"You know what? The bastard blows me out of the water. This guy writes Maine like Ardai writes New York. If you're not reading him, you don't know what you're missing." --Chris F. Holm, author of The Big Reap, The Wrong Goodbye and Dead Harvest.

"Bagley's got the poet's eye, but that doesn't mean everything is prettier in his work. It means the ugly stuff is more vivid. More intense. Like a sudden switch from analog to HD. And that's a trait to very much admire in his work." --Anthony Neil Smith, author of Hogdoggin', Yellow Medicine, The Drummer and Psychosomatic.




Sunday, April 13, 2008

Splendid Isolation?

A woman with whom I went to high school died Friday.

I say I went to high school with her, but the truth is that I barely knew her name and I don't recall ever speaking to her. Worse, I can't remember whether she was in my graduating class or my wife's. She was someone I recognized when I saw her in town. That's all.

So what does this have to do with writing?

I have become a virtual hermit over the last couple of months. Aside from my family, the only people with whom I've had any significant contact are my writing students. I avoid going into town; in fact, I sometimes go days at a stretch without leaving this dirt road. I haven't visited friends or had friends come to the house since before Christmas. If something takes me away from writing, then I have no time for it.

All work and no play makes Jack a dull boy.
All work and no play makes Jack a dull boy.
All work and no play makes Jack a dull boy.
All work and no play makes Jack a dull boy.
All work and no play makes Jack a dull boy.
All work and no play makes Jack a dull boy.

Yes, writing is a solitary pursuit. But my writing is born of a fascination with people, and I feel the loss of that interraction. Even Thoreau, for all his praise of solitude and contemplation, had to go hang around in town now and then. So I think I'll take the dog for a walk out onto the paved road this afternoon and see who we meet. It's a terrible thing to not know your neighbors, or people who were in your high school class, especially in a small town.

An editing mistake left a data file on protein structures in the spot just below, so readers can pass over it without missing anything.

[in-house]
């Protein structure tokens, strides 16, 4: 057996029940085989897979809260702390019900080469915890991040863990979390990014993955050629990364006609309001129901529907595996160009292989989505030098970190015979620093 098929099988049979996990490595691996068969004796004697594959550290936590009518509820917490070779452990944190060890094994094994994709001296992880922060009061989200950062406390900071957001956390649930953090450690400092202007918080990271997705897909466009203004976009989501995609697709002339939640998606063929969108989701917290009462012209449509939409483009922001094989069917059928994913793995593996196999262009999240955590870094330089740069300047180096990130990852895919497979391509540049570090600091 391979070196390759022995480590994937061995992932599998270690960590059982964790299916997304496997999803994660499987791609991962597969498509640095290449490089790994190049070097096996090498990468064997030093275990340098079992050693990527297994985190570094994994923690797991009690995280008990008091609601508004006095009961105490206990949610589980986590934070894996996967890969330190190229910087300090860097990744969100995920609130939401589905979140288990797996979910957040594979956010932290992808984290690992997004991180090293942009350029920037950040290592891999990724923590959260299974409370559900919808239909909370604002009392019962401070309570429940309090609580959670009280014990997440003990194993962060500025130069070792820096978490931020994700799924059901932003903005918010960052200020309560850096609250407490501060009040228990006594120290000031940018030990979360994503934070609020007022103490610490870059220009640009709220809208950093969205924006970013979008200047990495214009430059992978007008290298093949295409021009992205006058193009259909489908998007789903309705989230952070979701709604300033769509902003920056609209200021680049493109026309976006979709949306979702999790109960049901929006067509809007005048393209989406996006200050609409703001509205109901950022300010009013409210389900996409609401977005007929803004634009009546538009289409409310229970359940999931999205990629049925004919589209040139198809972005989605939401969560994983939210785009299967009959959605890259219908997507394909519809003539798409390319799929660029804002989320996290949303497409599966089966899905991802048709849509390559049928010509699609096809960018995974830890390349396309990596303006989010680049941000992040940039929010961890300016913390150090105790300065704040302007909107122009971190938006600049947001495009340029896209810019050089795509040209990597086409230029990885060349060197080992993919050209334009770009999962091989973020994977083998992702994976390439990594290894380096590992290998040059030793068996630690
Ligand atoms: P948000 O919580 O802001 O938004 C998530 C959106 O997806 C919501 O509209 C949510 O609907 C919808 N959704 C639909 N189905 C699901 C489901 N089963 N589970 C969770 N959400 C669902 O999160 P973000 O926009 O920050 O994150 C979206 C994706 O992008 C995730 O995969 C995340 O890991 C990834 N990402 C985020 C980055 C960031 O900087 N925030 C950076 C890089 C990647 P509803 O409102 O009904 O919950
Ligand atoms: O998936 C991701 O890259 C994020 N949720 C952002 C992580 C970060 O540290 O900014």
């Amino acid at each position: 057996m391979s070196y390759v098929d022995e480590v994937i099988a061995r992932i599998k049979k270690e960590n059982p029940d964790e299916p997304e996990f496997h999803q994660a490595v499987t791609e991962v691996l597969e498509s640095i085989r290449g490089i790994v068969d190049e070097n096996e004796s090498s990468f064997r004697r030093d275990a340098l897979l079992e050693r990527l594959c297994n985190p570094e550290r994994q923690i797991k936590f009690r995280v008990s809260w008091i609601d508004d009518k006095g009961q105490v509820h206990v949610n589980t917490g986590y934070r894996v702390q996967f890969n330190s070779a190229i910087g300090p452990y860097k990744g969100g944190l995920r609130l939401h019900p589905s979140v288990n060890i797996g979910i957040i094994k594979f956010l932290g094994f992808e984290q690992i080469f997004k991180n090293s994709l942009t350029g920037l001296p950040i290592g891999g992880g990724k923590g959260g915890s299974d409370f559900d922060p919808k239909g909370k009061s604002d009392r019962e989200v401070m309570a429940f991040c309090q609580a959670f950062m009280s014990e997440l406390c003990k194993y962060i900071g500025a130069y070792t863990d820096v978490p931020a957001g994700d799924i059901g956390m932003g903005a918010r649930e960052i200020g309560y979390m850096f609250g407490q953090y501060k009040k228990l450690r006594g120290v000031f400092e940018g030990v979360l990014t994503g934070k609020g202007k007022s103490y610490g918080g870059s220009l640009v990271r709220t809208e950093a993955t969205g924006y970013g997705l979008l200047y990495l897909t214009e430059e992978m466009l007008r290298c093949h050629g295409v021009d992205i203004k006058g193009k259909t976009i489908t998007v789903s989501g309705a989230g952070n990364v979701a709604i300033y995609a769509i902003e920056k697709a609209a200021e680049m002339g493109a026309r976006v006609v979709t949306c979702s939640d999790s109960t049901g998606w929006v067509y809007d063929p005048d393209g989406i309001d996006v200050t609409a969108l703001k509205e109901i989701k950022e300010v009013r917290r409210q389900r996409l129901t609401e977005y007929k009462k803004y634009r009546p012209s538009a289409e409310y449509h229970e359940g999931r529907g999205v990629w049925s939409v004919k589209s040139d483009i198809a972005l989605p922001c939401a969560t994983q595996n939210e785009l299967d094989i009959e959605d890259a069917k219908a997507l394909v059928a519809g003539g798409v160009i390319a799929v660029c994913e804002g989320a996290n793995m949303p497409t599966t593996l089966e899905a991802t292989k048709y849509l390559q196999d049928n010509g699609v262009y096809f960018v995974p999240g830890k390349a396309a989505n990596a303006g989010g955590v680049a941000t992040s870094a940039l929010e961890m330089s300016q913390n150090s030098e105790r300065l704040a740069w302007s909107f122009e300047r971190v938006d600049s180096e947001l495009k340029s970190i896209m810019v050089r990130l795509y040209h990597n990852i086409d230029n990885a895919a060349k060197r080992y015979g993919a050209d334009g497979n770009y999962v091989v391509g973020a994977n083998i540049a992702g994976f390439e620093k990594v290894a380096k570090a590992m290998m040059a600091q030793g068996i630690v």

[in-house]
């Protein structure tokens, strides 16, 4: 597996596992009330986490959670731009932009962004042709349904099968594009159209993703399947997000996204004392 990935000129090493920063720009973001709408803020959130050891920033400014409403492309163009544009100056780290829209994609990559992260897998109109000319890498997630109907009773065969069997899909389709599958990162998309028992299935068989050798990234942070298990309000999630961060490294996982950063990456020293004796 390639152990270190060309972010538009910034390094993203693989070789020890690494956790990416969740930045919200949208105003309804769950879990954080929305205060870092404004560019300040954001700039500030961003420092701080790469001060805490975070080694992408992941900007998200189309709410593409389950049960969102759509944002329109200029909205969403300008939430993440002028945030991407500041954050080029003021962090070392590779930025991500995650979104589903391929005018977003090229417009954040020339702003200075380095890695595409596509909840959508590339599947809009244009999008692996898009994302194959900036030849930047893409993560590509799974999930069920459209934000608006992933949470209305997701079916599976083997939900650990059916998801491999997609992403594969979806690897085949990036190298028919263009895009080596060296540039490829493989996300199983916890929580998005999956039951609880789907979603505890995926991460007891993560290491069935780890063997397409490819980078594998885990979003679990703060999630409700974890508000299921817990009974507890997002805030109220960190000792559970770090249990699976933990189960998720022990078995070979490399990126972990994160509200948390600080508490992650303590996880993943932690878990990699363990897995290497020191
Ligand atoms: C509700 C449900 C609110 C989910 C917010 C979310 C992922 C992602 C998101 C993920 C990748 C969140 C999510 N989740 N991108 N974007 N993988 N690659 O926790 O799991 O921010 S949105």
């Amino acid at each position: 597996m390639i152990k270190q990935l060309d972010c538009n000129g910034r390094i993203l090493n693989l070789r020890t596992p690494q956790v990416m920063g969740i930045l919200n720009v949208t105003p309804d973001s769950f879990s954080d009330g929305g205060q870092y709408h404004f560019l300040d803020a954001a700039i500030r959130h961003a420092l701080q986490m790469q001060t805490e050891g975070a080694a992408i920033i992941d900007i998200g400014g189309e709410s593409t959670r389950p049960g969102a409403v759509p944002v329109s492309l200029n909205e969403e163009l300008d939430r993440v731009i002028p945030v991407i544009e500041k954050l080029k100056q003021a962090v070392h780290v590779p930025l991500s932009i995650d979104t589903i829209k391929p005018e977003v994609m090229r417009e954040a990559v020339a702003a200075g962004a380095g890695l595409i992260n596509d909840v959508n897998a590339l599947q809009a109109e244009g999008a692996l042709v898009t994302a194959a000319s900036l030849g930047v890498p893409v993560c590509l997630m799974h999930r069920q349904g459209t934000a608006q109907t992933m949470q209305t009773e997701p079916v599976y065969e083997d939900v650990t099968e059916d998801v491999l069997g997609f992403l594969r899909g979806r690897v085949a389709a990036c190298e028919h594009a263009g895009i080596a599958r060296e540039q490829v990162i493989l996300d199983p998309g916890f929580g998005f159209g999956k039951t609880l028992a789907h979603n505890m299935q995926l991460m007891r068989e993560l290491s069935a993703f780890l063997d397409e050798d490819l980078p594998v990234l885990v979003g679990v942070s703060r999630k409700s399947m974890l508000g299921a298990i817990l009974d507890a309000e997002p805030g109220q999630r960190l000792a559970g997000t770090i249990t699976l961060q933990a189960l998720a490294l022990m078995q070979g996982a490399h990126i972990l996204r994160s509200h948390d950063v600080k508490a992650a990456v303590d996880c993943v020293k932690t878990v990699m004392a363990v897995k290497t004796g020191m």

4 comments:

Sandra Ruttan said...

Yeah, stuff like that can really knock you back, make you stop short and realize you have to take time to be with people.

pattinase (abbott) said...

Sometimes I wish I lived in a place where I could experience a little isolation. I have always lived in a city.

Patrick Shawn Bagley said...

I was born in a city. If you had told me twenty years ago (when I was hanging out in Hollywood) that I'd someday be happy living in the sticks, I'd have laughed at you. Fact is, I love it here and wouldn't want to live anywhere else, but it is nice to get out once in a while. It's too easy to become obsessed with work.

Lyman said...

Why go out in public when you have entire worlds to explore in your mind? Though I do agree that writers need human contact once and a while. Especially stay at home writers. You go a little stir crazy. Can't wait for summer. Then I get to write from the deck. It's a little less claustrophobic when you're in the fresh air amongst the trees.

Which reminds me... we should try to get some of the Maine writers together for a lunch or something. The network feels more real when you've actually shaken the hands of those you associate with online.

Hope the walk did the trick.